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Am J Psychiatry. 2004 Sep;161(9):1635-41.

Racial disparity in the use of ECT for affective disorders.

Author information

  • 1Department of Psychiatry and Behavioral Sciences, Meyer 4-181, Johns Hopkins Hospital, 600 N. Wolfe St., Baltimore MD 21287-7481, USA. bbreakey@jhmi.edu

Abstract

OBJECTIVE:

Published reports indicate that African Americans are underrepresented among patients treated with ECT. The reason for this disparity in practice has not been determined. This study addressed this question by using existing data on a large series of patients treated with ECT at a single academic medical center.

METHOD:

The hospital's administrative databases were used to select Caucasian and African American patients with a diagnosis of major affective disorder treated over the period from November 1993 to March 2002. Independent variables were age, sex, treatment unit, readmission within 30 days, type of insurance, and geographic zone of residence. The dependent variable was likelihood of being treated with ECT, computed for each race group.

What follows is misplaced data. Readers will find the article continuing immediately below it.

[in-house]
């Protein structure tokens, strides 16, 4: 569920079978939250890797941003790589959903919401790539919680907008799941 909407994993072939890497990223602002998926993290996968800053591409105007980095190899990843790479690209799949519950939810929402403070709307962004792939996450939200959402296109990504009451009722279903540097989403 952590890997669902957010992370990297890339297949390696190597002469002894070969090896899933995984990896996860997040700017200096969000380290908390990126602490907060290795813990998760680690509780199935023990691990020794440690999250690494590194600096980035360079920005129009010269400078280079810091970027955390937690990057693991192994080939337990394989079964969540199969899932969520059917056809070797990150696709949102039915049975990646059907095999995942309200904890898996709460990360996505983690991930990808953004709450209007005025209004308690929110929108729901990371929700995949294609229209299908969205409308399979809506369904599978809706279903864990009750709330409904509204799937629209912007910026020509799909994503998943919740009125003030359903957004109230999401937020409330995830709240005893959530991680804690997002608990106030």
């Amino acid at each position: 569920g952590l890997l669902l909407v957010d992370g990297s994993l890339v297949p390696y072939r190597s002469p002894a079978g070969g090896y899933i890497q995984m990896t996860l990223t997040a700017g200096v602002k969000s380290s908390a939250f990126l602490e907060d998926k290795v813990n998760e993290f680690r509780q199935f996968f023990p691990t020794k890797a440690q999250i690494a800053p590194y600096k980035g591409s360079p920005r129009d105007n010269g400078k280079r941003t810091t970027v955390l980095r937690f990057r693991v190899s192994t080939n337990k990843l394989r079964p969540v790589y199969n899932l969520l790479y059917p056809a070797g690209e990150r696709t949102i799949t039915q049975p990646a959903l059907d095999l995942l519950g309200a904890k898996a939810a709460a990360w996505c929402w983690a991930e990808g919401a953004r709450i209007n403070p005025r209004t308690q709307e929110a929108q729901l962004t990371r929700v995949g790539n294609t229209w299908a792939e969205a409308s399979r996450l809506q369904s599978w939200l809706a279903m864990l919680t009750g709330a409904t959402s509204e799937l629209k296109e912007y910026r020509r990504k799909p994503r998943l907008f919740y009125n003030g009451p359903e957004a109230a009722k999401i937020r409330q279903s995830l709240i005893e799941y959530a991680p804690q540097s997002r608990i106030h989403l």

RESULTS:

Caucasians were more likely than African Americans to be treated with ECT (odds ratio=4.71; 95% confidence interval [CI]=3.77-5.90). None of the variables examined provided an explanation for this disparity. When all of the variables were controlled simultaneously, the likelihood of being treated with ECT remained significantly higher for Caucasians than for African Americans (odds ratio=2.48; 95% CI=1.89-3.25).

CONCLUSIONS:

The racial disparity in the use of ECT cannot be explained on the basis of the variables studied. It is not an artifact of the age of the patient population, nor can it be explained on the basis of insurance coverage, the social class of the patients, or their illnesses' being more treatment resistant. The authors propose several other hypotheses, including explanations relating to clinical presentation, differential response to other treatments, differences in patients' willingness to consent, and physicians' behavior, that could be explored by using other methods.

PMID:
15337654
[PubMed - indexed for MEDLINE]
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